Apprehending criminals: the impact of law on offender-based research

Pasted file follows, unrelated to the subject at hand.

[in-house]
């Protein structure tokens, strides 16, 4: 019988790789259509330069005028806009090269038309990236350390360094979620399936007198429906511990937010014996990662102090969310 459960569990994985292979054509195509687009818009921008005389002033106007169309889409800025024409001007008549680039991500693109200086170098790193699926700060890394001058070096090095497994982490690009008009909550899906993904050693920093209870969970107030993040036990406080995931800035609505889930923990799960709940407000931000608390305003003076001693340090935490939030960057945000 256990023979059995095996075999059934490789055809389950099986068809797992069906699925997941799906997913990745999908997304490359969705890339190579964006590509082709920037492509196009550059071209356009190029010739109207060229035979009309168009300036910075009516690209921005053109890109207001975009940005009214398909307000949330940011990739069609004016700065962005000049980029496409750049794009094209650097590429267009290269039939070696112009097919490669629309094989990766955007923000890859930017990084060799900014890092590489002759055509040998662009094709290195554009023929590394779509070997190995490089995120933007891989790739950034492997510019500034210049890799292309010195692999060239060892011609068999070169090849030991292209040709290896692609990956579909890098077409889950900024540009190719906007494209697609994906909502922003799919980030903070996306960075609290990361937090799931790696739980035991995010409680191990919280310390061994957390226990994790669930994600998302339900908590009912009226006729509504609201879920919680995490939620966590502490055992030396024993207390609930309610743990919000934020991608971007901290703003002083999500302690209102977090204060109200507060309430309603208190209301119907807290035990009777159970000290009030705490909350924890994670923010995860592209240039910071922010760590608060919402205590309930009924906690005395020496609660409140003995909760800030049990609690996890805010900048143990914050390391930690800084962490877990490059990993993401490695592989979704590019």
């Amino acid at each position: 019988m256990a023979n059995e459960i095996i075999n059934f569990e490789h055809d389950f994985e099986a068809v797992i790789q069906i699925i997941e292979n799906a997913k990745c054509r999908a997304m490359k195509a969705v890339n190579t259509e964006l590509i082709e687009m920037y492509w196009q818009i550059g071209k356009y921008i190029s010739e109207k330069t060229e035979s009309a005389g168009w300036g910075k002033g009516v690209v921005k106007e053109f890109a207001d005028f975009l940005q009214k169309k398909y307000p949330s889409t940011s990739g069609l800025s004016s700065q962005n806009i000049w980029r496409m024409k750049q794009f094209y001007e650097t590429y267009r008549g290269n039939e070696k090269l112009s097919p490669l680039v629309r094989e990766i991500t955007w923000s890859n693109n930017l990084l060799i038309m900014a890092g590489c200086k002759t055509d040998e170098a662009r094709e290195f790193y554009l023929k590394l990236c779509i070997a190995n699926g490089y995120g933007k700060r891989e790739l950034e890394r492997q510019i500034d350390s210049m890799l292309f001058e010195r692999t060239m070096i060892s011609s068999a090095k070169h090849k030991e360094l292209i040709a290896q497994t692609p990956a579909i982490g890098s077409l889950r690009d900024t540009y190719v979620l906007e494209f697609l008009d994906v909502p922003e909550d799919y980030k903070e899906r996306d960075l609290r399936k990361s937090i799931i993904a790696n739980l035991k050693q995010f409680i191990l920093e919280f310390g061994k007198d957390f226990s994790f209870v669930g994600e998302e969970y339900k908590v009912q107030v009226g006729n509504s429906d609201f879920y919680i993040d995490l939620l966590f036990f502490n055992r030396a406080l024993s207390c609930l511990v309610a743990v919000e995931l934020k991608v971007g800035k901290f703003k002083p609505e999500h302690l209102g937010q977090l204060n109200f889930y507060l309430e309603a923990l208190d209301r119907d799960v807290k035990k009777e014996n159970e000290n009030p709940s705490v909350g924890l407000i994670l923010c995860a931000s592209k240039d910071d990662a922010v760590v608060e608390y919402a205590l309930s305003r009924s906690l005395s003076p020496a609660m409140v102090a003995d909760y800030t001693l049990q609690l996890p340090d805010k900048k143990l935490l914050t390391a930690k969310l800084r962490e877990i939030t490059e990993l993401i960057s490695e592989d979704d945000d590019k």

The past quarter century has witnessed the emergence of a rich methodological literature devoted to various ways of tapping into the offender’s perspective on crime. Whatever its virtues, that literature has remained almost wholly atheoretical. We recently introduced a preliminary theory of research grounded in the perspective of pure sociology. In this chapter we seek to extend that theory by examining how law and normative status affect offender-based research. We argue that as more law is applied to actors (i.e. as the normative status of persons or groups declines), the probability that those actors are recruited for offender-based research increases, the amount of remuneration provided to them for participation decreases and the quality of data obtained from them decreases. We conclude by offering theoretically situated, practical advice about the ways in which criminologists might maximise data while minimising costs associated with recruitment and remuneration.